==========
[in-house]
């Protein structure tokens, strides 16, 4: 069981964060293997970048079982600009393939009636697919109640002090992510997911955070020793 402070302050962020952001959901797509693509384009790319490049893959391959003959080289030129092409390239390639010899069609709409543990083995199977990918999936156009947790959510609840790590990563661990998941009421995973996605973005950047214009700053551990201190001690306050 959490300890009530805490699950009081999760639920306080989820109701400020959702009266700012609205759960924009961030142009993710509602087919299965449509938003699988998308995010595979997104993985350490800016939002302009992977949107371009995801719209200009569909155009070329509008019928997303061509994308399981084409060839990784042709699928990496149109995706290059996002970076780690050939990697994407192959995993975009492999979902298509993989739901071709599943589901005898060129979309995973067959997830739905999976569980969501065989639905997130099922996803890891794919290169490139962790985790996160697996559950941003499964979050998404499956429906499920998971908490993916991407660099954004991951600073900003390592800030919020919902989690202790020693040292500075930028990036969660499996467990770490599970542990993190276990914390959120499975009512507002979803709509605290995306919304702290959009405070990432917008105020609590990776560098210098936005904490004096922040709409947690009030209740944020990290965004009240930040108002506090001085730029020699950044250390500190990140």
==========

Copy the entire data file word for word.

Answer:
[in-house]
């Protein structure tokens, strides 16, 4: 069981964060293997970048079982600009393939009636697919109640002090992510997911955070020793 402070302050962020952001959901797509693509384009790319490049893959391959003959080289030129092409390239390639010899069609709409543990083995199977990918999936156009947790959510609840790590990563661990998941009421995973996605973005950047214009700053551990201190001690306050 959490300890009530805490699950009081999760639920306080989820109701400020959702009266700012609205759960924009961030142009993710509602087919299965449509938003699988998308995010595979997104993985350490800016939002302009992977949107371009995801719209200009569909155009070329509008019928997303061509994308399981084409060839990784042709699928990496149109995706290059996002970076780690050939990697994407192959995993975009492999979902298509993989739901071709599943589901005898060129979309995973067959997830739905999976569980969501065989639905997130099922996803890891794919290169490139962790985790996160697996559950941003499964979050998404499956429906499920998971908490993916991407660099954004991951600073900003390592800030919020919902989690202790020693040292500075930028990036969660499996467990770490599970542990993190276990914390959120499975009512507002979803709509605290995306919304702290959009405070990432917008105020609590990776560098210098936005904490004096922040709409947690009030209740944020990290965004009240930040108002506090001085730029020699950044250390500190990140």